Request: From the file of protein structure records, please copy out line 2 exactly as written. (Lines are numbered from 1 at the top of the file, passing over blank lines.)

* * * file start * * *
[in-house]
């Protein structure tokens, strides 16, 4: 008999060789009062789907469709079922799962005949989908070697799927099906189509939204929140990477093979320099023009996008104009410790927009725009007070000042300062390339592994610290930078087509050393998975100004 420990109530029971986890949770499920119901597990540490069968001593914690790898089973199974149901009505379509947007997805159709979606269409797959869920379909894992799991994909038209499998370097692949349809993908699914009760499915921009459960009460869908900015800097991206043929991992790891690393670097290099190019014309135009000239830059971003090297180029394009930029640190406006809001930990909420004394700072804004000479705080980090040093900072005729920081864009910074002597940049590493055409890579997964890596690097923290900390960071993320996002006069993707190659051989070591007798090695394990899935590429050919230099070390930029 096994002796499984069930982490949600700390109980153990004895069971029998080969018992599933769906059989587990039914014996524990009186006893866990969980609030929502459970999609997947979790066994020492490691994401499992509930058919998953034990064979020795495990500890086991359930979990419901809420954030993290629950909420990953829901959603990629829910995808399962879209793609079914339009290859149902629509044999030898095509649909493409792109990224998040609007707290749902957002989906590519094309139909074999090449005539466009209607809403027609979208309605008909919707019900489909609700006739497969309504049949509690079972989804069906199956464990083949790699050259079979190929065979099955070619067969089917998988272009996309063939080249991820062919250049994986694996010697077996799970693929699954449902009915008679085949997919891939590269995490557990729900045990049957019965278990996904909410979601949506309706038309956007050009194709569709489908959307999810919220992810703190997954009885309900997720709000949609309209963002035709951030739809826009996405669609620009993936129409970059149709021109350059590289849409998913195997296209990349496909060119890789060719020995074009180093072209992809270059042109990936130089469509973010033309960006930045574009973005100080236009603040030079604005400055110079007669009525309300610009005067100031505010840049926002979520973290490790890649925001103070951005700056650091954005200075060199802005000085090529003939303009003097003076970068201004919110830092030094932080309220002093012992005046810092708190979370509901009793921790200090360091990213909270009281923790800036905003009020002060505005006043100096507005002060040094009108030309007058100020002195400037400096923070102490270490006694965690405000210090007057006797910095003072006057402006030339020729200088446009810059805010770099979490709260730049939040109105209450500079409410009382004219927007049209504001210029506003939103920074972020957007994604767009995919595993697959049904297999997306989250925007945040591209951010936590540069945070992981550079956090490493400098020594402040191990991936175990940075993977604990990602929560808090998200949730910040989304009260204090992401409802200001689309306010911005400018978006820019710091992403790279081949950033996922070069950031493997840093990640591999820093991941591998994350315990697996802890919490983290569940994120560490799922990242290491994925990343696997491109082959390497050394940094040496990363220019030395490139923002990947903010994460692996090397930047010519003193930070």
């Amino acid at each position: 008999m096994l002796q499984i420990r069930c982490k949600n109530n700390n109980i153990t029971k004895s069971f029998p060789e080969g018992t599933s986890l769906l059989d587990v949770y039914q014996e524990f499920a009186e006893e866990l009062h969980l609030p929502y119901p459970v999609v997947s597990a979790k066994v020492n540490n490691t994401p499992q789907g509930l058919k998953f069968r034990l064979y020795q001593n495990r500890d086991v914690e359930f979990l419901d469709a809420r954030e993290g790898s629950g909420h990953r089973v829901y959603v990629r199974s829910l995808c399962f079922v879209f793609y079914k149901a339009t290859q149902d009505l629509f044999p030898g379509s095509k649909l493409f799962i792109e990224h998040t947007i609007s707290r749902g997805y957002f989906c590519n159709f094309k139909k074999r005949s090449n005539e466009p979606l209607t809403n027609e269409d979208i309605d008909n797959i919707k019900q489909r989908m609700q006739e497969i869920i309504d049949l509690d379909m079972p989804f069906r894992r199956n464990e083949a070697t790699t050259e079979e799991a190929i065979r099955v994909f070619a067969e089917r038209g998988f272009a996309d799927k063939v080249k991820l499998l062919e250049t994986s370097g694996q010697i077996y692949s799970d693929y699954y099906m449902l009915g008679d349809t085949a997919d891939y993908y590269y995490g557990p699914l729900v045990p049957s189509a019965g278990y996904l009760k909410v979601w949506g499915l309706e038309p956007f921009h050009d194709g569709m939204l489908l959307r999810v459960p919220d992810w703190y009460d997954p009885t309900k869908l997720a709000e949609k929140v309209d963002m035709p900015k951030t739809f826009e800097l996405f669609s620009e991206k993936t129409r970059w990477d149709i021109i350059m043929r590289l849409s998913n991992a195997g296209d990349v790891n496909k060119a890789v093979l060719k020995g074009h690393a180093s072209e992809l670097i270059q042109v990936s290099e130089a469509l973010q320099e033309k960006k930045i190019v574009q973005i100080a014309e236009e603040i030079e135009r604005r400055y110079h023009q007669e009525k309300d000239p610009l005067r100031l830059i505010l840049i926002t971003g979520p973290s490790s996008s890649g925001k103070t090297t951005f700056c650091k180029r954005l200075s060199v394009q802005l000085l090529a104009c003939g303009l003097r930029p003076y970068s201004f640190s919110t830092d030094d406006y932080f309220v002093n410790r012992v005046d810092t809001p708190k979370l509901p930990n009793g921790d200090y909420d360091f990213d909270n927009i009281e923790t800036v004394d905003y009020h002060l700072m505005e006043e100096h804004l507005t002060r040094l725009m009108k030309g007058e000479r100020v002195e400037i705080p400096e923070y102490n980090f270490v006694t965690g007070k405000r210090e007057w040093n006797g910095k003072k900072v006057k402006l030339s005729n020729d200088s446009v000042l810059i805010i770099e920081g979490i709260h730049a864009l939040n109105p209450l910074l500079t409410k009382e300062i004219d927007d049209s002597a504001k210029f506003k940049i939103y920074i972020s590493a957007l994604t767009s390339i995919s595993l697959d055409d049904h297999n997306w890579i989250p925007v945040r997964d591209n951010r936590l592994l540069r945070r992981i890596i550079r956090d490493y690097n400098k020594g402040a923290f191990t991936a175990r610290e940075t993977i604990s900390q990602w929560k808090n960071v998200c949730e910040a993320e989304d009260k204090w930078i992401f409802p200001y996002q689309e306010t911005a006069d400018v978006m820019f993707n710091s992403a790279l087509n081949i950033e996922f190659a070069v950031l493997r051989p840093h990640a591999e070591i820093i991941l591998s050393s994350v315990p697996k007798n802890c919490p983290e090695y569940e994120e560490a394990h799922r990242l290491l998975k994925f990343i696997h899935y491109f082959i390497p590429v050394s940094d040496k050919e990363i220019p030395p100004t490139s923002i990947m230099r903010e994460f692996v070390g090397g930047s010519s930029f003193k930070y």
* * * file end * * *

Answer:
């Protein structure tokens, strides 16, 4: 008999060789009062789907469709079922799962005949989908070697799927099906189509939204929140990477093979320099023009996008104009410790927009725009007070000042300062390339592994610290930078087509050393998975100004 420990109530029971986890949770499920119901597990540490069968001593914690790898089973199974149901009505379509947007997805159709979606269409797959869920379909894992799991994909038209499998370097692949349809993908699914009760499915921009459960009460869908900015800097991206043929991992790891690393670097290099190019014309135009000239830059971003090297180029394009930029640190406006809001930990909420004394700072804004000479705080980090040093900072005729920081864009910074002597940049590493055409890579997964890596690097923290900390960071993320996002006069993707190659051989070591007798090695394990899935590429050919230099070390930029 096994002796499984069930982490949600700390109980153990004895069971029998080969018992599933769906059989587990039914014996524990009186006893866990969980609030929502459970999609997947979790066994020492490691994401499992509930058919998953034990064979020795495990500890086991359930979990419901809420954030993290629950909420990953829901959603990629829910995808399962879209793609079914339009290859149902629509044999030898095509649909493409792109990224998040609007707290749902957002989906590519094309139909074999090449005539466009209607809403027609979208309605008909919707019900489909609700006739497969309504049949509690079972989804069906199956464990083949790699050259079979190929065979099955070619067969089917998988272009996309063939080249991820062919250049994986694996010697077996799970693929699954449902009915008679085949997919891939590269995490557990729900045990049957019965278990996904909410979601949506309706038309956007050009194709569709489908959307999810919220992810703190997954009885309900997720709000949609309209963002035709951030739809826009996405669609620009993936129409970059149709021109350059590289849409998913195997296209990349496909060119890789060719020995074009180093072209992809270059042109990936130089469509973010033309960006930045574009973005100080236009603040030079604005400055110079007669009525309300610009005067100031505010840049926002979520973290490790890649925001103070951005700056650091954005200075060199802005000085090529003939303009003097003076970068201004919110830092030094932080309220002093012992005046810092708190979370509901009793921790200090360091990213909270009281923790800036905003009020002060505005006043100096507005002060040094009108030309007058100020002195400037400096923070102490270490006694965690405000210090007057006797910095003072006057402006030339020729200088446009810059805010770099979490709260730049939040109105209450500079409410009382004219927007049209504001210029506003939103920074972020957007994604767009995919595993697959049904297999997306989250925007945040591209951010936590540069945070992981550079956090490493400098020594402040191990991936175990940075993977604990990602929560808090998200949730910040989304009260204090992401409802200001689309306010911005400018978006820019710091992403790279081949950033996922070069950031493997840093990640591999820093991941591998994350315990697996802890919490983290569940994120560490799922990242290491994925990343696997491109082959390497050394940094040496990363220019030395490139923002990947903010994460692996090397930047010519003193930070």